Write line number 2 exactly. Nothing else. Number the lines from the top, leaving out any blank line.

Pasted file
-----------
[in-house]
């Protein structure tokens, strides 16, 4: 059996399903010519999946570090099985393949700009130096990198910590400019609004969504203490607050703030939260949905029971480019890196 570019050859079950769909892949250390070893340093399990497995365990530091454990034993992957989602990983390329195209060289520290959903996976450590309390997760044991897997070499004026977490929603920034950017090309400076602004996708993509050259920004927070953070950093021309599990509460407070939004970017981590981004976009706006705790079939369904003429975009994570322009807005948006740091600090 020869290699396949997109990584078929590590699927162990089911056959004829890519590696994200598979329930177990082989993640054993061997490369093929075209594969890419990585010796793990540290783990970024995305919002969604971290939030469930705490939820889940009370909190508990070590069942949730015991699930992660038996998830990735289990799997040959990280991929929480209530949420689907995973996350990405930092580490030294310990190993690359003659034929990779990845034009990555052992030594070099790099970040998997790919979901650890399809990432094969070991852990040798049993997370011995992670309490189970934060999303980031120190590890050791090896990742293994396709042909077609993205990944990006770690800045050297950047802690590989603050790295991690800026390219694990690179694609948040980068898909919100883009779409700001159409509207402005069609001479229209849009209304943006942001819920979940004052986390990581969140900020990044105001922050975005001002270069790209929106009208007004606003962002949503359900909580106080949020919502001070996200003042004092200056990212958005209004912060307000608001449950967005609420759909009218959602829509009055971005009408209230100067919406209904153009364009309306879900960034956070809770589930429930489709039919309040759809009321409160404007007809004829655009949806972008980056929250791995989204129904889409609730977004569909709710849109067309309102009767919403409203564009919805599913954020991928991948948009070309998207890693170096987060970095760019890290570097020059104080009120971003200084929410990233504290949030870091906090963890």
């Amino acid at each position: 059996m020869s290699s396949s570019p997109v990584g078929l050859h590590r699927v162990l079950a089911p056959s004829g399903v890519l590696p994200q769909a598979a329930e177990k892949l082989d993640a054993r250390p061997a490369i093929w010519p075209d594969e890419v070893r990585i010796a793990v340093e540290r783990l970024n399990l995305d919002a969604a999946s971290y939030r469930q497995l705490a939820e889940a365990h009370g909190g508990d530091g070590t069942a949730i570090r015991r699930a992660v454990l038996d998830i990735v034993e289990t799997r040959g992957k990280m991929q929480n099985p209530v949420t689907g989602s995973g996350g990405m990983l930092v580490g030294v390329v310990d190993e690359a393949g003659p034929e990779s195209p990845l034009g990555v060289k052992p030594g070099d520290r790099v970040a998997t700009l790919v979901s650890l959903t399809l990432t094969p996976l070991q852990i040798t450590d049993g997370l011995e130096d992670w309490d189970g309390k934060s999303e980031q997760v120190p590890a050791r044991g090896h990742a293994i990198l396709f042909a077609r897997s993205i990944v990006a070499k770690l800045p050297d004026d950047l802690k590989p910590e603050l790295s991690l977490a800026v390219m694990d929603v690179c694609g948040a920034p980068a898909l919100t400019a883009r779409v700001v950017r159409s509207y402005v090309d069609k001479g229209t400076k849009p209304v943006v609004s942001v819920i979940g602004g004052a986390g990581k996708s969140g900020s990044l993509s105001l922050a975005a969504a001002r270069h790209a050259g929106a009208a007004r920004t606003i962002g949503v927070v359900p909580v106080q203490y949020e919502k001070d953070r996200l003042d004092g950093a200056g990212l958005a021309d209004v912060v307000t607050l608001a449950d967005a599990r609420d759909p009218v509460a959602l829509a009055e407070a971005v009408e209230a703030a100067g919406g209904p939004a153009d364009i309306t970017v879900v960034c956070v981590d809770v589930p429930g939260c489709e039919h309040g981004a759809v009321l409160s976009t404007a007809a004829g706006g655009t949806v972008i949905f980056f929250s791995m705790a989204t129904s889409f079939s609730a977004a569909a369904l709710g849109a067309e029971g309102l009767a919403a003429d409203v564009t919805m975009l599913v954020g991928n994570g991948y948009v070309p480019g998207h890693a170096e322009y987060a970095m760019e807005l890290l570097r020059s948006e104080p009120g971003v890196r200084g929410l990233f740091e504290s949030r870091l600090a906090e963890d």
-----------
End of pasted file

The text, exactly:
């Protein structure tokens, strides 16, 4: 059996399903010519999946570090099985393949700009130096990198910590400019609004969504203490607050703030939260949905029971480019890196 570019050859079950769909892949250390070893340093399990497995365990530091454990034993992957989602990983390329195209060289520290959903996976450590309390997760044991897997070499004026977490929603920034950017090309400076602004996708993509050259920004927070953070950093021309599990509460407070939004970017981590981004976009706006705790079939369904003429975009994570322009807005948006740091600090 020869290699396949997109990584078929590590699927162990089911056959004829890519590696994200598979329930177990082989993640054993061997490369093929075209594969890419990585010796793990540290783990970024995305919002969604971290939030469930705490939820889940009370909190508990070590069942949730015991699930992660038996998830990735289990799997040959990280991929929480209530949420689907995973996350990405930092580490030294310990190993690359003659034929990779990845034009990555052992030594070099790099970040998997790919979901650890399809990432094969070991852990040798049993997370011995992670309490189970934060999303980031120190590890050791090896990742293994396709042909077609993205990944990006770690800045050297950047802690590989603050790295991690800026390219694990690179694609948040980068898909919100883009779409700001159409509207402005069609001479229209849009209304943006942001819920979940004052986390990581969140900020990044105001922050975005001002270069790209929106009208007004606003962002949503359900909580106080949020919502001070996200003042004092200056990212958005209004912060307000608001449950967005609420759909009218959602829509009055971005009408209230100067919406209904153009364009309306879900960034956070809770589930429930489709039919309040759809009321409160404007007809004829655009949806972008980056929250791995989204129904889409609730977004569909709710849109067309309102009767919403409203564009919805599913954020991928991948948009070309998207890693170096987060970095760019890290570097020059104080009120971003200084929410990233504290949030870091906090963890």